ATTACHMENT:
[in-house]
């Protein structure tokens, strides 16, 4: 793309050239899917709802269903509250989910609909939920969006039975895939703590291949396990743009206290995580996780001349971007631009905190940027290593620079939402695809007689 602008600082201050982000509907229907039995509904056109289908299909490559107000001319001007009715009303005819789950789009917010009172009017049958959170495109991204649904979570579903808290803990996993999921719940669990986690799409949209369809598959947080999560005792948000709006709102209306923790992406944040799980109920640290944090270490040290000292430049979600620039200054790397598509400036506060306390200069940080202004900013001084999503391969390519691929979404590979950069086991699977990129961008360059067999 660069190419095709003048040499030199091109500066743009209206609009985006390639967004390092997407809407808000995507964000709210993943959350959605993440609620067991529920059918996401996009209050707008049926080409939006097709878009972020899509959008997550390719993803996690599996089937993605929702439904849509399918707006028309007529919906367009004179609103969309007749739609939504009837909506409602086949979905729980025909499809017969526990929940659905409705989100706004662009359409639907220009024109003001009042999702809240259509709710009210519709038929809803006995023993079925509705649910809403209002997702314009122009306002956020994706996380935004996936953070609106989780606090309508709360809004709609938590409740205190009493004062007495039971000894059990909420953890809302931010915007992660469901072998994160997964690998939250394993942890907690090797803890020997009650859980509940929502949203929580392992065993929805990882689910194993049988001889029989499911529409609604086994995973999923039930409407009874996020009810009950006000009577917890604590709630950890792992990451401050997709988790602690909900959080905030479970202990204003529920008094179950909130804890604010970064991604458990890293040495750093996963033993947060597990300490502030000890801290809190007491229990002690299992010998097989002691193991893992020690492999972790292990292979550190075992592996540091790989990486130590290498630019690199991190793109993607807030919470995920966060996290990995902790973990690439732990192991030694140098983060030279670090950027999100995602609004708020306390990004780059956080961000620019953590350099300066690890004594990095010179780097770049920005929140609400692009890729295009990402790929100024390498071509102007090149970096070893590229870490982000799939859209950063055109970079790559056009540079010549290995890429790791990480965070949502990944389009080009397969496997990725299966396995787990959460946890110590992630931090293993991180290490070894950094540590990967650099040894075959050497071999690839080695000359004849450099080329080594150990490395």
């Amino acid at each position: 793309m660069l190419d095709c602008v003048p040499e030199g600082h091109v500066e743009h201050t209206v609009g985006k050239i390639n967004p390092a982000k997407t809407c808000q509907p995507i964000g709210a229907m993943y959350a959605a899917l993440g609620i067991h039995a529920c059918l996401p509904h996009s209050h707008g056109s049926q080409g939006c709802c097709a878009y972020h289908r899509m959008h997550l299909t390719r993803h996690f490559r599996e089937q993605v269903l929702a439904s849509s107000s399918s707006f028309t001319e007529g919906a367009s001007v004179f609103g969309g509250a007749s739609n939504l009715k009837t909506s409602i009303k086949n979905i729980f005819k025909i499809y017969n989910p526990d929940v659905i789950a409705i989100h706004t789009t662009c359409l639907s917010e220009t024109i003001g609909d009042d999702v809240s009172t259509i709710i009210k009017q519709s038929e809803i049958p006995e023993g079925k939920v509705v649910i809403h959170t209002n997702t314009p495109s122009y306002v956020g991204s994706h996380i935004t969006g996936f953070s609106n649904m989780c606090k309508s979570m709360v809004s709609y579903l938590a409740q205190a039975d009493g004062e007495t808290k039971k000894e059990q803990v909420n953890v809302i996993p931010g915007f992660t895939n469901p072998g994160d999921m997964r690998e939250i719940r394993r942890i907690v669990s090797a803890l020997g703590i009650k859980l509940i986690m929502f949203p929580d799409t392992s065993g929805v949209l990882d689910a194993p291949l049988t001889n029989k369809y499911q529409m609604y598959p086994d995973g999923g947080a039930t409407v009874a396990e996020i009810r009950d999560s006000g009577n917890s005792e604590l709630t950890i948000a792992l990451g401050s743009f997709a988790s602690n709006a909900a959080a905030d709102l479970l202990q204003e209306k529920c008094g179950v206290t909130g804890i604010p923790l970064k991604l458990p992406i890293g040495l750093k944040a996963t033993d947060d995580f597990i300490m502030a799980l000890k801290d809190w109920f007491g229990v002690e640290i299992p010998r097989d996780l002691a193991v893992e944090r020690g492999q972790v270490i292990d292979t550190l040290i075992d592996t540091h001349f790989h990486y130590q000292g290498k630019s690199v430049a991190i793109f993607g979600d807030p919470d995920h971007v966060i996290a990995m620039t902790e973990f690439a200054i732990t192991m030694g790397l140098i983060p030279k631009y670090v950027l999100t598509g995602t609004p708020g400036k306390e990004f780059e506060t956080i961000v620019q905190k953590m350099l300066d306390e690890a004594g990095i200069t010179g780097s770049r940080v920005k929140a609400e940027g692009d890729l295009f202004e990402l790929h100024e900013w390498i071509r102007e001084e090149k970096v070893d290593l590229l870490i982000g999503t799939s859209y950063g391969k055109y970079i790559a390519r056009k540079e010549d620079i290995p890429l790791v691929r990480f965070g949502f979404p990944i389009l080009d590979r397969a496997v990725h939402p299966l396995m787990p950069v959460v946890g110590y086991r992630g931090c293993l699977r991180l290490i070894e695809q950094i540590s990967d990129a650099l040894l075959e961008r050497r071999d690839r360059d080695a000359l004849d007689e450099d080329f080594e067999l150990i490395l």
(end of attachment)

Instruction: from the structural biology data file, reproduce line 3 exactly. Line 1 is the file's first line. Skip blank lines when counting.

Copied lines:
């Amino acid at each position: 793309m660069l190419d095709c602008v003048p040499e030199g600082h091109v500066e743009h201050t209206v609009g985006k050239i390639n967004p390092a982000k997407t809407c808000q509907p995507i964000g709210a229907m993943y959350a959605a899917l993440g609620i067991h039995a529920c059918l996401p509904h996009s209050h707008g056109s049926q080409g939006c709802c097709a878009y972020h289908r899509m959008h997550l299909t390719r993803h996690f490559r599996e089937q993605v269903l929702a439904s849509s107000s399918s707006f028309t001319e007529g919906a367009s001007v004179f609103g969309g509250a007749s739609n939504l009715k009837t909506s409602i009303k086949n979905i729980f005819k025909i499809y017969n989910p526990d929940v659905i789950a409705i989100h706004t789009t662009c359409l639907s917010e220009t024109i003001g609909d009042d999702v809240s009172t259509i709710i009210k009017q519709s038929e809803i049958p006995e023993g079925k939920v509705v649910i809403h959170t209002n997702t314009p495109s122009y306002v956020g991204s994706h996380i935004t969006g996936f953070s609106n649904m989780c606090k309508s979570m709360v809004s709609y579903l938590a409740q205190a039975d009493g004062e007495t808290k039971k000894e059990q803990v909420n953890v809302i996993p931010g915007f992660t895939n469901p072998g994160d999921m997964r690998e939250i719940r394993r942890i907690v669990s090797a803890l020997g703590i009650k859980l509940i986690m929502f949203p929580d799409t392992s065993g929805v949209l990882d689910a194993p291949l049988t001889n029989k369809y499911q529409m609604y598959p086994d995973g999923g947080a039930t409407v009874a396990e996020i009810r009950d999560s006000g009577n917890s005792e604590l709630t950890i948000a792992l990451g401050s743009f997709a988790s602690n709006a909900a959080a905030d709102l479970l202990q204003e209306k529920c008094g179950v206290t909130g804890i604010p923790l970064k991604l458990p992406i890293g040495l750093k944040a996963t033993d947060d995580f597990i300490m502030a799980l000890k801290d809190w109920f007491g229990v002690e640290i299992p010998r097989d996780l002691a193991v893992e944090r020690g492999q972790v270490i292990d292979t550190l040290i075992d592996t540091h001349f790989h990486y130590q000292g290498k630019s690199v430049a991190i793109f993607g979600d807030p919470d995920h971007v966060i996290a990995m620039t902790e973990f690439a200054i732990t192991m030694g790397l140098i983060p030279k631009y670090v950027l999100t598509g995602t609004p708020g400036k306390e990004f780059e506060t956080i961000v620019q905190k953590m350099l300066d306390e690890a004594g990095i200069t010179g780097s770049r940080v920005k929140a609400e940027g692009d890729l295009f202004e990402l790929h100024e900013w390498i071509r102007e001084e090149k970096v070893d290593l590229l870490i982000g999503t799939s859209y950063g391969k055109y970079i790559a390519r056009k540079e010549d620079i290995p890429l790791v691929r990480f965070g949502f979404p990944i389009l080009d590979r397969a496997v990725h939402p299966l396995m787990p950069v959460v946890g110590y086991r992630g931090c293993l699977r991180l290490i070894e695809q950094i540590s990967d990129a650099l040894l075959e961008r050497r071999d690839r360059d080695a000359l004849d007689e450099d080329f080594e067999l150990i490395l």